“I graduated on a Friday, Saturday I stayed home with my family, Sunday I was in my car headed for the Sutherland Hotel where the jam session was at,” Eaton told Birmingham writer, archivist, and music historian Lee Shook for a 2019 B-Metro magazine story. “I was at the jam session playing and Nat King Cole’s brother was there. And he asked me, ‘Man, you ain’t doin’ nothing?’ I said, ‘No.’ He said, ‘Do you want to go on the road with me?’ I said, ‘Yeah.’ So we left Wednesday.”

Eaton toured on and off with Ike Cole for a year and a half. He also worked as a session musician, recorded jingles, and taught music, both in public schools and as a private tutor. One of his next big gigs was with a quintet fronted by saxophonist Pepper Adams and trumpeter Donald Byrd, which had been touring hard and had already passed through Chicago several times before Eaton came aboard—their local dates included several runs in 1960 and early 1961 at Fred Anderson’s Birdhouse at 1205 N. Dearborn.

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The only extant recording of Donald Byrd and Pepper Adams’s quintet to feature Cleveland Eaton

Eaton was recruited by one of the quintet’s newer members, young pianist Herbie Hancock, and the group fortuitously documented his brief tenure on a stellar June 1961 recording made at Saint Louis club Jorgie’s. It was belatedly released as the 1981 VGM Records LP Jorgie’s Hip-Intertainment Volume One, and in 2012 Solar Records issued the expanded CD version Complete Live at Jorgie’s 1961.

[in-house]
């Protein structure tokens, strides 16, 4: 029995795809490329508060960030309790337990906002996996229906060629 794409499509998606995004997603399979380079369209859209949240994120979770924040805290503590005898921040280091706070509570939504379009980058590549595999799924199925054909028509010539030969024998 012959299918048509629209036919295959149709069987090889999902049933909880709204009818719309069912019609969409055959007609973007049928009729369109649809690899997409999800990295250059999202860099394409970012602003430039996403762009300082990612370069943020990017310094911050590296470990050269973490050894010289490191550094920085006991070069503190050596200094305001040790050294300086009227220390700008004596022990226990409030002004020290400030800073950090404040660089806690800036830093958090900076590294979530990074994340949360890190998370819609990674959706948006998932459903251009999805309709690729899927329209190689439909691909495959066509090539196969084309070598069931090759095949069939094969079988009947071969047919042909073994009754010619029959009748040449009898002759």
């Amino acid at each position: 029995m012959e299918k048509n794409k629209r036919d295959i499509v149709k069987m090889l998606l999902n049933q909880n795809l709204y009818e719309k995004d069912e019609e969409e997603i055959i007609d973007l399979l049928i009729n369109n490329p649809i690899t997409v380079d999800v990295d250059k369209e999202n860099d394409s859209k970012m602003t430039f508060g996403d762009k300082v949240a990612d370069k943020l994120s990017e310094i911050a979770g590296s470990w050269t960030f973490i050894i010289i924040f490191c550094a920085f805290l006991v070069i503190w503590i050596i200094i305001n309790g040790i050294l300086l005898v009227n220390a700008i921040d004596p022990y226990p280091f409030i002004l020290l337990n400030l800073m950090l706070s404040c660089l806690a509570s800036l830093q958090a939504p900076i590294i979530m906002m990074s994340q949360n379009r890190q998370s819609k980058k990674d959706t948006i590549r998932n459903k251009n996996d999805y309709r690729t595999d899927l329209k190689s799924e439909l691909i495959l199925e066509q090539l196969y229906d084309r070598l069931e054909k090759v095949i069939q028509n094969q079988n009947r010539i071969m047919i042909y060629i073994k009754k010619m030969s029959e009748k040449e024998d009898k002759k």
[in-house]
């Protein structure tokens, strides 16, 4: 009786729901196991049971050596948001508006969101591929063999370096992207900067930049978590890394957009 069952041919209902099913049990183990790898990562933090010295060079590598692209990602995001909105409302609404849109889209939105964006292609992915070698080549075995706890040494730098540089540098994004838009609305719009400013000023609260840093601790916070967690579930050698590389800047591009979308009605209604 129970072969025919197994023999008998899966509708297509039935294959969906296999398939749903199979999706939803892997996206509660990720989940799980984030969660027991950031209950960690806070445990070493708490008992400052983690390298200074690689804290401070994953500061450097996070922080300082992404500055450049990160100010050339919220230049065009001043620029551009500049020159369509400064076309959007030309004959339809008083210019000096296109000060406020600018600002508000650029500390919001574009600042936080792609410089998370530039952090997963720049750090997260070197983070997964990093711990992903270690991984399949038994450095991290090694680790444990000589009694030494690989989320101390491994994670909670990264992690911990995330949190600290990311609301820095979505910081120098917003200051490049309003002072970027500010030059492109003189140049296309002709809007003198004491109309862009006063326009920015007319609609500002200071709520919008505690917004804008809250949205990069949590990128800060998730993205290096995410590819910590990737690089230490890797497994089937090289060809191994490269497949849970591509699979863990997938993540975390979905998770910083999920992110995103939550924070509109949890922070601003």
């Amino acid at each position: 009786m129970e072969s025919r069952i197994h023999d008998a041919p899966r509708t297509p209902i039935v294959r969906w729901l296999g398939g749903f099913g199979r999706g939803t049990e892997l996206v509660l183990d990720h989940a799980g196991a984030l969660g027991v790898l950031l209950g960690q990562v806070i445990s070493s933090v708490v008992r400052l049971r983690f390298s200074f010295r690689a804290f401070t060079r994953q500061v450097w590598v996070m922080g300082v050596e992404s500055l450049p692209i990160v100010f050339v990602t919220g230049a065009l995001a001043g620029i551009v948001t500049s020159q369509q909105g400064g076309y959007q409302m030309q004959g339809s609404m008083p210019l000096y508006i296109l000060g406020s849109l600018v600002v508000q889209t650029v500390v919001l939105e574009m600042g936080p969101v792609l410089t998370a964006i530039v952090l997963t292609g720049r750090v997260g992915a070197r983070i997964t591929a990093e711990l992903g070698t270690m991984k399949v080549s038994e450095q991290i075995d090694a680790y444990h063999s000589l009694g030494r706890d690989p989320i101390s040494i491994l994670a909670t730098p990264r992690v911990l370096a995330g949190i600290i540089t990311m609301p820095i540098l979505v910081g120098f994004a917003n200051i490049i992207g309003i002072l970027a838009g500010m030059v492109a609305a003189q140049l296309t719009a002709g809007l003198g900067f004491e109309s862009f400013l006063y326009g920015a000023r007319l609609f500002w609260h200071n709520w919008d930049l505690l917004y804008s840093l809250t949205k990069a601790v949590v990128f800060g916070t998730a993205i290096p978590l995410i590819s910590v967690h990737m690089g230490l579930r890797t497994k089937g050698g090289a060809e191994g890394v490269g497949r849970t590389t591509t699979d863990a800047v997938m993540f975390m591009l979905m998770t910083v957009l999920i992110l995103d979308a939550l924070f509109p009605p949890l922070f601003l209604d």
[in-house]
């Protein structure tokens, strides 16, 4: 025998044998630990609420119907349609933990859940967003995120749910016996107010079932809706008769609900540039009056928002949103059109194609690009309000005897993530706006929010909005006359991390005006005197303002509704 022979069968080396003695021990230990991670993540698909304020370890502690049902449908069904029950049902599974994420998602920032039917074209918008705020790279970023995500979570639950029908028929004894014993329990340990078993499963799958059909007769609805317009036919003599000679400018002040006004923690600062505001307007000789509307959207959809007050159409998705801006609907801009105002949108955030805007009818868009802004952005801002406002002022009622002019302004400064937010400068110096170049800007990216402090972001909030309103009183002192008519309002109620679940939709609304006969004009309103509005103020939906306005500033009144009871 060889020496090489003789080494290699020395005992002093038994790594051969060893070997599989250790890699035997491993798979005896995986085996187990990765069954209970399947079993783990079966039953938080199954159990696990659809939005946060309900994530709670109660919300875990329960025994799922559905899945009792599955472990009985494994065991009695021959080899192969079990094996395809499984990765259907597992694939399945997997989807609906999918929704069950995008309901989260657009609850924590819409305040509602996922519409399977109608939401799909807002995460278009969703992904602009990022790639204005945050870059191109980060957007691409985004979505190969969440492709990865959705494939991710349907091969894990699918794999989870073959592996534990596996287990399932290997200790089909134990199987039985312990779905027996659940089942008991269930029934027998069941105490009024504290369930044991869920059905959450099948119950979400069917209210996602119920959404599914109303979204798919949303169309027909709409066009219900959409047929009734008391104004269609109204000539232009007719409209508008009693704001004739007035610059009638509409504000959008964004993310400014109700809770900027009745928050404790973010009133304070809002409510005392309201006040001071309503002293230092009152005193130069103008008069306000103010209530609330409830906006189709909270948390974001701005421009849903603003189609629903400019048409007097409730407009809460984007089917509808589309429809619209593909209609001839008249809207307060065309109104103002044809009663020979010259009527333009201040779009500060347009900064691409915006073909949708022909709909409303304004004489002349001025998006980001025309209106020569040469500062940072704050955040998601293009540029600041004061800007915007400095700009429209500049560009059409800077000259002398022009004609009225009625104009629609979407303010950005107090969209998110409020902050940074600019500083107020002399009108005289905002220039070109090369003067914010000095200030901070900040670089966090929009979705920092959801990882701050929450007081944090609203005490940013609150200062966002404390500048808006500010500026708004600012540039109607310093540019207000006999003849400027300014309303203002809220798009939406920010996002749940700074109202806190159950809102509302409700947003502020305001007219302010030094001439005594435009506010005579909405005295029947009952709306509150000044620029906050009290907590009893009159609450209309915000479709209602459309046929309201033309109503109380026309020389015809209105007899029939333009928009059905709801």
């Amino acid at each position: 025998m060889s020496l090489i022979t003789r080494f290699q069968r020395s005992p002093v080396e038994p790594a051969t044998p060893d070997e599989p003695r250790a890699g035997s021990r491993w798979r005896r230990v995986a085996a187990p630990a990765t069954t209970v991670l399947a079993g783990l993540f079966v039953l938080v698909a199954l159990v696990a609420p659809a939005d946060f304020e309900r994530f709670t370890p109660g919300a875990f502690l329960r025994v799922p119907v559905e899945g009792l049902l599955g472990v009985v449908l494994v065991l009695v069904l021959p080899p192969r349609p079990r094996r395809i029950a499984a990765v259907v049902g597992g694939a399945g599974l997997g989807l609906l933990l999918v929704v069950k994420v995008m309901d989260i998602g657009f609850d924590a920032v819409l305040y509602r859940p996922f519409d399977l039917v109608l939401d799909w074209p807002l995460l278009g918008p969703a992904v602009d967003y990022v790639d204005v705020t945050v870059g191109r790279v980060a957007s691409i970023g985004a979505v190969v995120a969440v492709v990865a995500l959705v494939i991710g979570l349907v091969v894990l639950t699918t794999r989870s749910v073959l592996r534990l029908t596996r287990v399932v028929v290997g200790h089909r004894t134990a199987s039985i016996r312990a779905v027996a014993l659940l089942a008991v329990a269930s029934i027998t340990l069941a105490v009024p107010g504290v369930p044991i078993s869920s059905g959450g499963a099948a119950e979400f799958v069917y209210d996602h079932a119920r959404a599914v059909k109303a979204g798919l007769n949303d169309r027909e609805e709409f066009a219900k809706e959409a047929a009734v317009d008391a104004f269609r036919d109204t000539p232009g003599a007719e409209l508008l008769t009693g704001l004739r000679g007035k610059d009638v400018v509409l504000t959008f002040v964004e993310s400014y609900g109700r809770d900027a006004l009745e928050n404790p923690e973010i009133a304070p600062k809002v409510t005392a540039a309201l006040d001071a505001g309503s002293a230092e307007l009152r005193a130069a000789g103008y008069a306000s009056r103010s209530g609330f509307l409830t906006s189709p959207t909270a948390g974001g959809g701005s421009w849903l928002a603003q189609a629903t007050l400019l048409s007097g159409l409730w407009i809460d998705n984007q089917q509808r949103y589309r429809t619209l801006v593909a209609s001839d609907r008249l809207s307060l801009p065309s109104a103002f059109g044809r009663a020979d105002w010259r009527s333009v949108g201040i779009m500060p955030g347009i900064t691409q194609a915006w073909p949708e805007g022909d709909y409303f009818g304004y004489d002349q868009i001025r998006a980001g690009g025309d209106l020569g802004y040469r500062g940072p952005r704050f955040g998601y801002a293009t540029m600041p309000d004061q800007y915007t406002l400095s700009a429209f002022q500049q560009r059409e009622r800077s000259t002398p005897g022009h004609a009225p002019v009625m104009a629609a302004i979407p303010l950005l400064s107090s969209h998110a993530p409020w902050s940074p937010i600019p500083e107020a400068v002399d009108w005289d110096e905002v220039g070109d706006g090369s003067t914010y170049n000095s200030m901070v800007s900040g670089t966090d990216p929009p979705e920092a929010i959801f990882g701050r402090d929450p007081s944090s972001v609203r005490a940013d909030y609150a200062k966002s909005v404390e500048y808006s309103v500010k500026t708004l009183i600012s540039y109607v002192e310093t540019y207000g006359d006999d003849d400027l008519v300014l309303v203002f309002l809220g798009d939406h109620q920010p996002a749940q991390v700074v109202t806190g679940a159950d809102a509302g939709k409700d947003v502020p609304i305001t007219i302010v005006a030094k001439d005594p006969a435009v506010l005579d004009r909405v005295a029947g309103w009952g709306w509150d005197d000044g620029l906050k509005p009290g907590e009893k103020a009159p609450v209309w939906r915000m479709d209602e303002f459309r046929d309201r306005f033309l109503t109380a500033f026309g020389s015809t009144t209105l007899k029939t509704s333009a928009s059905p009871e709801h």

Chicago treated Eaton well. In Eaton’s 2020 Jazz Times obituary, pianist Ramsey Lewis testifies to the bassist’s success. “Eaton was really in demand in Chicago,” he’s quoted as telling WIAT-TV in Birmingham. “He was never without a gig.” Shortly one of those gigs would be with Lewis, in fact—he subbed a few times for bassist Eldee Young in the Ramsey Lewis Trio, even appearing alongside Young (playing cello) on the cut “Jingle Bells” from the trio’s 1964 holiday LP, More Sounds of Christmas

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The Ramsey Lewis Trio hit “Wade in the Water,” with Cleveland Eaton on bass and Maurice White on drums

After Young and drummer Redd Holt left Lewis to form Young-Holt Unlimited, Eaton became a regular member of the trio in 1966, alongside future Earth, Wind & Fire star Maurice White on drums. The new lineup scored a major hit that summer with a supremely funky and highly influential take on the traditional gospel tune “Wade in the Water,” initially released by Chicago label Cadet (an imprint of Chess). Eaton stayed with the Lewis trio for a decade, playing on all of its celebrated Cadet releases produced by the great Charles Stepney—among them the lush LPs Maiden Voyage and Mother Nature’s Son, both recorded in 1968.

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Cleveland Eaton plays on “Dreams,” from the 1973 Ramsey Lewis album Funky Serenity. In this author’s humble opinion, it’s the most colossal psychedelic space groove known to humankind.